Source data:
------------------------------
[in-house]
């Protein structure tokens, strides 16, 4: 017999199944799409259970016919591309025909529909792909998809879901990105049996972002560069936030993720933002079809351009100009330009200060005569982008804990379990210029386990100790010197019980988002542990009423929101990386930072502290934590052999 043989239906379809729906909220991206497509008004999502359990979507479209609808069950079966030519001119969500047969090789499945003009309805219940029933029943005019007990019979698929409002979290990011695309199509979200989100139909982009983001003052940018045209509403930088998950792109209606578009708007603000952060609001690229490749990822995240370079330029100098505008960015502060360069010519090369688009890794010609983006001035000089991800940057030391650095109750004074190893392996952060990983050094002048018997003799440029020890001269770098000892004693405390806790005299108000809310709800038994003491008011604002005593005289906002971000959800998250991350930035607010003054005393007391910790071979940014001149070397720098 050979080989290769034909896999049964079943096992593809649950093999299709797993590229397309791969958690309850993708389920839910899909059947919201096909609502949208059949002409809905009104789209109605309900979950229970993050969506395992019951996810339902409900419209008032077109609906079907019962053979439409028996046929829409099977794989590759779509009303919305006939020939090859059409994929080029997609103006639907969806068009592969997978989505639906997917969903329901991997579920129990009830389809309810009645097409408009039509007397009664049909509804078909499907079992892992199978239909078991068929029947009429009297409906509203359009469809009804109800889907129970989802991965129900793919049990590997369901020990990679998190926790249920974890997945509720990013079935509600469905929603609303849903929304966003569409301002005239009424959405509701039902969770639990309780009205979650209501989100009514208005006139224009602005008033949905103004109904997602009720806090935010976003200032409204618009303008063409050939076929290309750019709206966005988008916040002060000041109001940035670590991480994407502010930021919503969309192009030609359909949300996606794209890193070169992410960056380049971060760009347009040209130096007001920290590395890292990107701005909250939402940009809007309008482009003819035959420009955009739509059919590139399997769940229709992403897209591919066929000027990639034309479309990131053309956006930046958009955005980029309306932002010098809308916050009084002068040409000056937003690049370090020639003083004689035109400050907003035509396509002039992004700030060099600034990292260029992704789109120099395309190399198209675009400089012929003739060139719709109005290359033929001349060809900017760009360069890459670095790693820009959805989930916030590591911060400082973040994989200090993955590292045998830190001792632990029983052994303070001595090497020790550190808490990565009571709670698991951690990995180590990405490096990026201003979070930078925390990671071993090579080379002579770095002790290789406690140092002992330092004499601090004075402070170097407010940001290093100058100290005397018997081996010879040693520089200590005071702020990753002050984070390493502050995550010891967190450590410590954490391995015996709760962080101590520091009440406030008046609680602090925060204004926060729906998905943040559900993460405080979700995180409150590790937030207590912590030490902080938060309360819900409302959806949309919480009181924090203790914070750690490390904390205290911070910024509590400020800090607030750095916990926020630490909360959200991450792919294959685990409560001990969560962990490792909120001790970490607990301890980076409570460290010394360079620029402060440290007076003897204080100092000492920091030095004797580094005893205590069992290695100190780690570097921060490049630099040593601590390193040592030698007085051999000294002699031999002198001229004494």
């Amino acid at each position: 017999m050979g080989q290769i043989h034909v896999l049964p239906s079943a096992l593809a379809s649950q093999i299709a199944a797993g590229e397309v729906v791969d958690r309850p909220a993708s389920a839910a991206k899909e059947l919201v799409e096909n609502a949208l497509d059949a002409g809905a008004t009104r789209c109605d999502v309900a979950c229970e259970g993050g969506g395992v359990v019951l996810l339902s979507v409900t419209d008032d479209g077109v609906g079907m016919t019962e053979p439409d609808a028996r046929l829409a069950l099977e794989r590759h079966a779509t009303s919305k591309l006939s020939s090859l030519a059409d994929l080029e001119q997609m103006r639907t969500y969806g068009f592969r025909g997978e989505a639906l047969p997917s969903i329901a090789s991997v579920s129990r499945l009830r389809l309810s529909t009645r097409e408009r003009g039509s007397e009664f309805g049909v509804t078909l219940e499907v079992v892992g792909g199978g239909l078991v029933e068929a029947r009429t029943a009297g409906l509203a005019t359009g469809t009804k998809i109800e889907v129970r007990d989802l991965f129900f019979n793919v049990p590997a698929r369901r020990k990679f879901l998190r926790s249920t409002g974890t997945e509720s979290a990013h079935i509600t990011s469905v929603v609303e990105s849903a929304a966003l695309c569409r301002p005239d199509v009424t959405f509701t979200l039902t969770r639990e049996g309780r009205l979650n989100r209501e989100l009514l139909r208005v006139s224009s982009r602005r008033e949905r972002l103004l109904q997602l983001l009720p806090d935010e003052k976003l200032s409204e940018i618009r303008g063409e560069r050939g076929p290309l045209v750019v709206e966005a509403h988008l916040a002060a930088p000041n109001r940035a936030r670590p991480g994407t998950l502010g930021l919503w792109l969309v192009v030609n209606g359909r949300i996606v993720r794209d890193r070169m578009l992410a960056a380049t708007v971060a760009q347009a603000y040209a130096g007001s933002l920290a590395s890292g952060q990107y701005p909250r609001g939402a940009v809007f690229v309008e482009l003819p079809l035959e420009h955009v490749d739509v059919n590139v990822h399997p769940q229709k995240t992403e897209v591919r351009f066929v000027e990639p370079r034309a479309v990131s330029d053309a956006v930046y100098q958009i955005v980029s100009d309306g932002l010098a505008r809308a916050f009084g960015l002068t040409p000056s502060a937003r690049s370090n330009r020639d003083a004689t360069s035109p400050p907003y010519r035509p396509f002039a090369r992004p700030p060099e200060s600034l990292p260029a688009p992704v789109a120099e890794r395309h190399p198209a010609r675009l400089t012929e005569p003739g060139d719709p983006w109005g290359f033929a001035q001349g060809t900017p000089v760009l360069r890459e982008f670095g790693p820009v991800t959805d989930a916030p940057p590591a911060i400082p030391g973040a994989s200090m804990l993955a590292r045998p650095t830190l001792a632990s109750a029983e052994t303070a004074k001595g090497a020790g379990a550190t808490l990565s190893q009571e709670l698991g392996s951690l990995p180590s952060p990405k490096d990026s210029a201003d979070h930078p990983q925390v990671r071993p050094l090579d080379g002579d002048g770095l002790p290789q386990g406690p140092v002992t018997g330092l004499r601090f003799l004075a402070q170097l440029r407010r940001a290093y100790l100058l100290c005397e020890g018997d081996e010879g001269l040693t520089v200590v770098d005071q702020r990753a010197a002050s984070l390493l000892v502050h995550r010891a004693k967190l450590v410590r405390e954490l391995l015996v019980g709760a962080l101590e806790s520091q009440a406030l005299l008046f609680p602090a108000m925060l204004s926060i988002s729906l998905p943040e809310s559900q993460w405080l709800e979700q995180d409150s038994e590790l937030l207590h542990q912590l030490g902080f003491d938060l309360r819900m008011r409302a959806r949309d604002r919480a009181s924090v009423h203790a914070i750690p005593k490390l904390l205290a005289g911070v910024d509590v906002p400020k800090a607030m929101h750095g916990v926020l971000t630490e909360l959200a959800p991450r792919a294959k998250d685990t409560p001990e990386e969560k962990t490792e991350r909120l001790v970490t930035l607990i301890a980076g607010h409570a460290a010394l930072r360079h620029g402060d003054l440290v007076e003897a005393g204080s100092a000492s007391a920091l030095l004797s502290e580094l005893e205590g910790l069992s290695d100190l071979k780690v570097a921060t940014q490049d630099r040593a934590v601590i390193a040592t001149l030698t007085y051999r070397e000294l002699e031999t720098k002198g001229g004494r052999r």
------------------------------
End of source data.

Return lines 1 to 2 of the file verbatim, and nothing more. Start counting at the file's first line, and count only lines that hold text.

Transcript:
[in-house]
């Protein structure tokens, strides 16, 4: 017999199944799409259970016919591309025909529909792909998809879901990105049996972002560069936030993720933002079809351009100009330009200060005569982008804990379990210029386990100790010197019980988002542990009423929101990386930072502290934590052999 043989239906379809729906909220991206497509008004999502359990979507479209609808069950079966030519001119969500047969090789499945003009309805219940029933029943005019007990019979698929409002979290990011695309199509979200989100139909982009983001003052940018045209509403930088998950792109209606578009708007603000952060609001690229490749990822995240370079330029100098505008960015502060360069010519090369688009890794010609983006001035000089991800940057030391650095109750004074190893392996952060990983050094002048018997003799440029020890001269770098000892004693405390806790005299108000809310709800038994003491008011604002005593005289906002971000959800998250991350930035607010003054005393007391910790071979940014001149070397720098 050979080989290769034909896999049964079943096992593809649950093999299709797993590229397309791969958690309850993708389920839910899909059947919201096909609502949208059949002409809905009104789209109605309900979950229970993050969506395992019951996810339902409900419209008032077109609906079907019962053979439409028996046929829409099977794989590759779509009303919305006939020939090859059409994929080029997609103006639907969806068009592969997978989505639906997917969903329901991997579920129990009830389809309810009645097409408009039509007397009664049909509804078909499907079992892992199978239909078991068929029947009429009297409906509203359009469809009804109800889907129970989802991965129900793919049990590997369901020990990679998190926790249920974890997945509720990013079935509600469905929603609303849903929304966003569409301002005239009424959405509701039902969770639990309780009205979650209501989100009514208005006139224009602005008033949905103004109904997602009720806090935010976003200032409204618009303008063409050939076929290309750019709206966005988008916040002060000041109001940035670590991480994407502010930021919503969309192009030609359909949300996606794209890193070169992410960056380049971060760009347009040209130096007001920290590395890292990107701005909250939402940009809007309008482009003819035959420009955009739509059919590139399997769940229709992403897209591919066929000027990639034309479309990131053309956006930046958009955005980029309306932002010098809308916050009084002068040409000056937003690049370090020639003083004689035109400050907003035509396509002039992004700030060099600034990292260029992704789109120099395309190399198209675009400089012929003739060139719709109005290359033929001349060809900017760009360069890459670095790693820009959805989930916030590591911060400082973040994989200090993955590292045998830190001792632990029983052994303070001595090497020790550190808490990565009571709670698991951690990995180590990405490096990026201003979070930078925390990671071993090579080379002579770095002790290789406690140092002992330092004499601090004075402070170097407010940001290093100058100290005397018997081996010879040693520089200590005071702020990753002050984070390493502050995550010891967190450590410590954490391995015996709760962080101590520091009440406030008046609680602090925060204004926060729906998905943040559900993460405080979700995180409150590790937030207590912590030490902080938060309360819900409302959806949309919480009181924090203790914070750690490390904390205290911070910024509590400020800090607030750095916990926020630490909360959200991450792919294959685990409560001990969560962990490792909120001790970490607990301890980076409570460290010394360079620029402060440290007076003897204080100092000492920091030095004797580094005893205590069992290695100190780690570097921060490049630099040593601590390193040592030698007085051999000294002699031999002198001229004494």